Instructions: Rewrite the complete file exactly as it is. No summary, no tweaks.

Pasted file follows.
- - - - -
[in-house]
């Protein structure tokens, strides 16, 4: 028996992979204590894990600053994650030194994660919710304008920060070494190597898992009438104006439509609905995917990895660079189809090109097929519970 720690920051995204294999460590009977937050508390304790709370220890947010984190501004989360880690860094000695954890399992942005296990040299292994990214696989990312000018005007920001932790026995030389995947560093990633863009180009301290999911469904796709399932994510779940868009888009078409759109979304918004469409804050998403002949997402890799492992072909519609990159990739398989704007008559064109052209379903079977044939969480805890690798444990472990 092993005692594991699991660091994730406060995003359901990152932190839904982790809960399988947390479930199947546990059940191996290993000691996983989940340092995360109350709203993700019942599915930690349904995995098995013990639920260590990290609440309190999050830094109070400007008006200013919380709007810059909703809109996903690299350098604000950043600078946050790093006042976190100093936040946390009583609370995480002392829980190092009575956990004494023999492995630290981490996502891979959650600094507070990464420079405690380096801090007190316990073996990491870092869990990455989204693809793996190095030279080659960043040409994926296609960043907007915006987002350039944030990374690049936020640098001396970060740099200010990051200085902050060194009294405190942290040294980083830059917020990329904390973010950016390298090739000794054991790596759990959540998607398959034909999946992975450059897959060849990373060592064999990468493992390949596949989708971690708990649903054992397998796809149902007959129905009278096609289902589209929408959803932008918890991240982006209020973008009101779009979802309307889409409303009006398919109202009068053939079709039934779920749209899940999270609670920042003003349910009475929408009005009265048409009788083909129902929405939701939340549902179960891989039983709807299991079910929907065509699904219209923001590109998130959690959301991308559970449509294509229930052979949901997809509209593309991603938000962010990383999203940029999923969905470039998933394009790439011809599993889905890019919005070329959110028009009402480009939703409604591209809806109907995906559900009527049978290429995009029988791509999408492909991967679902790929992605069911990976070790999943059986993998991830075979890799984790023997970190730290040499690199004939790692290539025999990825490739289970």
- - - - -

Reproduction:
[in-house]
């Protein structure tokens, strides 16, 4: 028996992979204590894990600053994650030194994660919710304008920060070494190597898992009438104006439509609905995917990895660079189809090109097929519970 720690920051995204294999460590009977937050508390304790709370220890947010984190501004989360880690860094000695954890399992942005296990040299292994990214696989990312000018005007920001932790026995030389995947560093990633863009180009301290999911469904796709399932994510779940868009888009078409759109979304918004469409804050998403002949997402890799492992072909519609990159990739398989704007008559064109052209379903079977044939969480805890690798444990472990 092993005692594991699991660091994730406060995003359901990152932190839904982790809960399988947390479930199947546990059940191996290993000691996983989940340092995360109350709203993700019942599915930690349904995995098995013990639920260590990290609440309190999050830094109070400007008006200013919380709007810059909703809109996903690299350098604000950043600078946050790093006042976190100093936040946390009583609370995480002392829980190092009575956990004494023999492995630290981490996502891979959650600094507070990464420079405690380096801090007190316990073996990491870092869990990455989204693809793996190095030279080659960043040409994926296609960043907007915006987002350039944030990374690049936020640098001396970060740099200010990051200085902050060194009294405190942290040294980083830059917020990329904390973010950016390298090739000794054991790596759990959540998607398959034909999946992975450059897959060849990373060592064999990468493992390949596949989708971690708990649903054992397998796809149902007959129905009278096609289902589209929408959803932008918890991240982006209020973008009101779009979802309307889409409303009006398919109202009068053939079709039934779920749209899940999270609670920042003003349910009475929408009005009265048409009788083909129902929405939701939340549902179960891989039983709807299991079910929907065509699904219209923001590109998130959690959301991308559970449509294509229930052979949901997809509209593309991603938000962010990383999203940029999923969905470039998933394009790439011809599993889905890019919005070329959110028009009402480009939703409604591209809806109907995906559900009527049978290429995009029988791509999408492909991967679902790929992605069911990976070790999943059986993998991830075979890799984790023997970190730290040499690199004939790692290539025999990825490739289970």